The American Dominique

America's Oldest Breed of Livestock

Dominique Feather Pattern

Melody Hobbs wrote: Over the years I’ve seen quotes taken from old texts where Dominiques were described as a “hawk colored fowl”. I’ve also seen plenty of people discount that description by saying the author was *really* describing a grey game fowl or some other pattern. I never thought much about it, but this evening, looking through the winners of the 2013 Natural History Museum’s wildlife photographer of the year contest, I had a real “Ah ha!” moment.

The feather pattern for the Dominique is known as “cuckoo”.   In the earliest poultry literature we see this term used to describe barred varieties of fowl.   In fact, “barred” comes into the vocabulary much later.     The term cuckoo was used due to similarity of the barring seen in the wild cuckoo.

The American Poultry Association defines cuckoo as “A term applied to the coarse and irregular type of barring found in Dominiques, Barred Hollands and Cuckoo Belgian Bearded d’Anvers Bantams. See Barring.”

In the glossary they then define barring as “Alternate transverse markings of two distinct colors on a feather, regular in shape as in Barred Plymouth Rocks, irregular in Dominiques, Hollands and Cuckoo Belgian d’Anvers Bantams.”

The Standard further defines the Dominique plumage as slate, feathers in all sections of fowl crossed throughout their entire length by irregular dark and light bars that stop short of positive black and white; tip of each feather, dark; free from shafting, brownish tinge or metallic sheen; excellence to be determined by distinct contrasts.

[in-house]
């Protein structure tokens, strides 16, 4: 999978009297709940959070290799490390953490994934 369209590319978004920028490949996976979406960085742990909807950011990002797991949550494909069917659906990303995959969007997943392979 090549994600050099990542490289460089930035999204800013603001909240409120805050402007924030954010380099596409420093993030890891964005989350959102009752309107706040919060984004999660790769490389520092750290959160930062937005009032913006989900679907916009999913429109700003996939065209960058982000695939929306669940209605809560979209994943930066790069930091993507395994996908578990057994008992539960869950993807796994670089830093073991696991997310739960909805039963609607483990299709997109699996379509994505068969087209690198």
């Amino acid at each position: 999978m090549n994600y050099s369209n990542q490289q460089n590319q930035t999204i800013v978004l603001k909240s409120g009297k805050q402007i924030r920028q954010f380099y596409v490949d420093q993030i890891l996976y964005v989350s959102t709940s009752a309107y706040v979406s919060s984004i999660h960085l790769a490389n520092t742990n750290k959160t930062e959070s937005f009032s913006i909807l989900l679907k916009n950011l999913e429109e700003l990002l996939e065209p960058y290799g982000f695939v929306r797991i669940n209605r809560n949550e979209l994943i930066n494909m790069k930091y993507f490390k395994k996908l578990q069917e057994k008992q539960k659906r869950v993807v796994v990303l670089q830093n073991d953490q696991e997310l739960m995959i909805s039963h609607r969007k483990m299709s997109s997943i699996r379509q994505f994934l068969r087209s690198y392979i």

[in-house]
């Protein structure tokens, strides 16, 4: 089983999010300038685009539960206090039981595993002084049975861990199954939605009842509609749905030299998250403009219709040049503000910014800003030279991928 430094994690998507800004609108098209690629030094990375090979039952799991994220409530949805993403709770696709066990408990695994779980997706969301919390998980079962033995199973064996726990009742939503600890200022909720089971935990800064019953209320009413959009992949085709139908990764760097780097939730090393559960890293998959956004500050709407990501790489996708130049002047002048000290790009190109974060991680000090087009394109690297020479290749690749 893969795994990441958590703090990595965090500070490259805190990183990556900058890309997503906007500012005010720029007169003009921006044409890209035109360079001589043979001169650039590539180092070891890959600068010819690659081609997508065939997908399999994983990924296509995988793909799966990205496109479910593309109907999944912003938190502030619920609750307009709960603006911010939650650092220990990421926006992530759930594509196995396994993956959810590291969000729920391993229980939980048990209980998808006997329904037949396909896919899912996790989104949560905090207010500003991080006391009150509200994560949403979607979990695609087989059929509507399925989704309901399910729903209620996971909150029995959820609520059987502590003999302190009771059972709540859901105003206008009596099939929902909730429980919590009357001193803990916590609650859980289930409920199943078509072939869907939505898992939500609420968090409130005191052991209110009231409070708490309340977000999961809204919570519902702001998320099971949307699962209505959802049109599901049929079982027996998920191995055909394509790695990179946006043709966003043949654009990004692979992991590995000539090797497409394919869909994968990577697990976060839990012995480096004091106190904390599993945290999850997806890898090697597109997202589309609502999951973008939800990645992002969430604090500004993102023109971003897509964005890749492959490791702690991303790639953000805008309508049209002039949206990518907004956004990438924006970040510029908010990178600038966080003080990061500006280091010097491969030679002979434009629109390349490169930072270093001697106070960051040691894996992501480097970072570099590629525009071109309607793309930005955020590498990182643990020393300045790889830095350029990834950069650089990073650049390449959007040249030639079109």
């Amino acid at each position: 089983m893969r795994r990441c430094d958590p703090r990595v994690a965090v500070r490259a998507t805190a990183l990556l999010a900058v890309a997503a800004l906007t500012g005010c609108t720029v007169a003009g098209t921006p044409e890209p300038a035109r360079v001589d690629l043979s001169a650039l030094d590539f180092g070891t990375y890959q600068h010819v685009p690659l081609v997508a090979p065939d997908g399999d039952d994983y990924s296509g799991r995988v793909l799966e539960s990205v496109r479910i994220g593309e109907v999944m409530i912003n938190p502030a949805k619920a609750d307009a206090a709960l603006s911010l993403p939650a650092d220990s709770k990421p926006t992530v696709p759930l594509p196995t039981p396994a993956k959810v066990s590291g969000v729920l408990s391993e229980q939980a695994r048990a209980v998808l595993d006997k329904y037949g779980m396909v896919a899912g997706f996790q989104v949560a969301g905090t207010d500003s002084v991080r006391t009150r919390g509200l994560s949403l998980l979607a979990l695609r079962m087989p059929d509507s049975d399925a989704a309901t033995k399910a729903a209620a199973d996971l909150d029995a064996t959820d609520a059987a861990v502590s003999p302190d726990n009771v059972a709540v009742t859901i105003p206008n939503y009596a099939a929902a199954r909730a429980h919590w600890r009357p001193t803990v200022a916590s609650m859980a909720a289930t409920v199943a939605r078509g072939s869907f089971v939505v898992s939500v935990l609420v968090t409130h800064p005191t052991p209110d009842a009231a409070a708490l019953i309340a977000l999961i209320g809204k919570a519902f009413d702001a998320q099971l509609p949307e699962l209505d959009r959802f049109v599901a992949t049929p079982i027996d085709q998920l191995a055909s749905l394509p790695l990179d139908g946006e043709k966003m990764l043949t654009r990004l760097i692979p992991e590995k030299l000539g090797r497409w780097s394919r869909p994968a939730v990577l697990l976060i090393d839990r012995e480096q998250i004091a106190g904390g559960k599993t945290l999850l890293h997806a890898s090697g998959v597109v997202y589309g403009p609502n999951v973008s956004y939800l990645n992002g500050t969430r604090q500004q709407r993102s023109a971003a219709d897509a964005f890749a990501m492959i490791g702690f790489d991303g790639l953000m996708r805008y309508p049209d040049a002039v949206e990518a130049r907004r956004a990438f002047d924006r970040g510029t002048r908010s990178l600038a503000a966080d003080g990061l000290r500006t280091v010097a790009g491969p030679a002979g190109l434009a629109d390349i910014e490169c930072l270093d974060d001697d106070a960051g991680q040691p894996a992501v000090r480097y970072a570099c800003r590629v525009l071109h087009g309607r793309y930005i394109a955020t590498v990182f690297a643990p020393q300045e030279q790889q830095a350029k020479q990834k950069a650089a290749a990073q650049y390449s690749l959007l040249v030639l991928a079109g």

And here the definition stops. Unlike some other breeds no pictures were included in the Standard of Perfection to show the ideal feathers for the Dominique breed. This leaves the breeders to make their interpretation of the above descriptions regarding the cuckoo pattern.

The cuckoo pattern is considerably more complex than one would think. There are multiple issues involved from the pattern on the feather itself to how the feathers layer to enhance that pattern.

One issue should be eliminated out of hand. The Standard is specific that distinct contrast is required within the Dominique cuckoo pattern, however that does not necessarily mean a sharp contrast of color, it means there is a clear break between the dark bar and the light bar. Refer to the page on feather color for a more in-depth discussion of color.

Let’s start by looking at a sample of feathers from a Dominique bantam – though bantam or large fowl should not matter – the discussion applies equally to both. At first glance one would think these feathers came from a Barred Plymouth Rock but look closely. Notice the white and black bars are not equal in size nor are they exactly parallel.

While the feathers are significantly more uniform than I would prefer, look at the hen. Because of how the individual feathers lay, the barring does not line up and form rings around the bird like you see in Plymouth Rocks. In this case those somewhat “uniform” barred feathers result in a very pleasing pattern on the chicken.

Here is an example of what occurs when the feathers are a little “cuckoo” and “not perfectly barred” but the bars line up. This is actually a nicely patterned Barred Plymouth Rock Bantam cock. The pattern on the bird is enhanced by the light and dark bars lining up to form rings around the body. This sample underscores the fact that there are several factors at work to make good cuckoo.